Hold on! ATLAS has already started detecting particles? Yes, indeed it has. Particle collisions don’t only happen inside particle accelerators such as the Large Hadron Collider (LHC); they happen all the time in the Earth’s atmosphere. High energy protons (or larger ions) generated by the Sun or other cosmic phenomenon (such as a supernova) bathe local space, passing through matter and colliding with atoms and molecules. Should a natural collision event occur in our atmosphere, billions of particles cascade from the point of collision, creating an “air shower.” Muons are one product of this air shower (in fact, the only natural muon production processes known are cosmic ray collisions) and some have been captured, making a fast-dash across the sensors in the recently completed A Toroidal LHC ApparatuS (ATLAS for short) detector at the LHC. It’s unexpected observations like these that really excite me, especially when we are a (possible) few weeks away from the first injection of particles into the LHC…
Three images have been posted on the US LHC Blog (is there any experiment out there without a blog these days?!) of the computational reconstruction of muon events as the energetic particles passed through the ATLAS detector. Although it is not specified, these muons will have originated somewhere in the atmosphere above the Swiss countryside, just after a cosmic ray impact with an atmospheric particle.
The resulting cascade of particles (of lower energy than the relativistic parent cosmic ray) will have included some muons which found their way through ATLAS and detected by the highly sensitive sensors. ATLAS has a devoted muon detector installed, reading the spectrum of radiation from the particle. In the image left, the muon sensors that detected the event are highlighted and software is then used to “connect the dots,” thus deriving the muon path. The top panel shows the axis of the core of the detector (i.e. from an accelerated proton-eye-view) and the middle panel shows a side-on view of ATLAS. It is clear from all three muon events that they originated from above the detector.
It’s great to see ATLAS is good to go! All we need now are some relativistic protons and we’re set…
More articles on the LHC ATLAS detector:
- Why is the LHC so Important? I’ll let Brian Cox Explain… | Astroengine.com | Brian Cox, ATLAS physicist, gives an inspirational lecture on the LHC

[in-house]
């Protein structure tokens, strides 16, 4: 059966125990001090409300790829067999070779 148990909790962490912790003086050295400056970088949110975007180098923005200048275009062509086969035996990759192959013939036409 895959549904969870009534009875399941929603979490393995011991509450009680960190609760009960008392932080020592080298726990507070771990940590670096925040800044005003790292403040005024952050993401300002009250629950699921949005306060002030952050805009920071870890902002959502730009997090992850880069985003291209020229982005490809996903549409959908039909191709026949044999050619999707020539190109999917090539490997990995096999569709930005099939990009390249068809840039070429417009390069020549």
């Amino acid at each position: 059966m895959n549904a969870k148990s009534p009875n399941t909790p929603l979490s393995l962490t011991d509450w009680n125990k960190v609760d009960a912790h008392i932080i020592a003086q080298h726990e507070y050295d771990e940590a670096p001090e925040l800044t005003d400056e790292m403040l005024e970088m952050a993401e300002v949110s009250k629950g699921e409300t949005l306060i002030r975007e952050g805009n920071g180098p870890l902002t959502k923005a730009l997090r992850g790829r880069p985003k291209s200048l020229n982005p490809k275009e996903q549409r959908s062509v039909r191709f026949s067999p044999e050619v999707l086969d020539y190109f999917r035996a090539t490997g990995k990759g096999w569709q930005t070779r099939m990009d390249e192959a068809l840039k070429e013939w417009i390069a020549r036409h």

- The LHC ATLAS homepage
Source: US LHC Blog
8 thoughts on “LHC Detector ATLAS Captures High Energy Atmospheric Particles”
Events like this are by no means unexpected to us here at the ATLAS collaboration. We’ve been planning to use cosmic rays to align and commission our tracking sub-detectors for many years now, and we’ve actually been seeing cosmic rays for quite some time. The exciting part for us about the pictures that Adam posted is that they show that the components of our detector are working well and better-integrated than ever before, so we’re close to being ready for beam!
Here’s an article about the first time one of our sub-detectors saw a cosmic ray in the ATLAS cavern, in 2005:
For some information about what we do with cosmic rays to prepare our detector, see for example:
Click to access jpconf8_110_092028.pdf
The neutron star and cosmic ray safety arguments in the 2008 LHC Safety Report were deemed “unverified” by CERN’s Scientific Policy Committee.
Credible arguments that neutron stars do not prove safety may be found in points 5, 6 and 7 of http://www.wissensnavigator.com/documents/spiritualottoeroessler.pdf
Thank you so much for your insight. It is very interesting to me that you have been able to test the sensors in ATLAS with cosmic ray muons. I feel another article coming on 😉
Many thanks for taking the time to comment.
Beware JTankers continual misquotation of the SPC report. They do not use the word ‘unverified’ at all.
The report actually says:
“…at the LHC energy, any danger for the Earth on time scales lower than or
comparable to the natural lifetime of the solar system can be ruled out on the basis of its
contradiction with the observation of white dwarf stars of known mass, age and other
properties. This conclusion, while entirely valid for the LHC, would need further work to
be extended to conceivable future colliders of much higher energies. A powerful
argument applicable also to higher energies is formulated making reference to observed
neutron stars, but this argument relies on properties of cosmic rays and neutrinos that,
while highly plausible, do require confirmation, as can be expected in the coming years.
On the basis of all these findings, we can conclude that there is no danger of whatever
kind from the hypothetical production of black holes at the LHC.”
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Although it is not specified,these muons will have originated somewhere in the atmosphere above the Swiss countryside to be taken care of.
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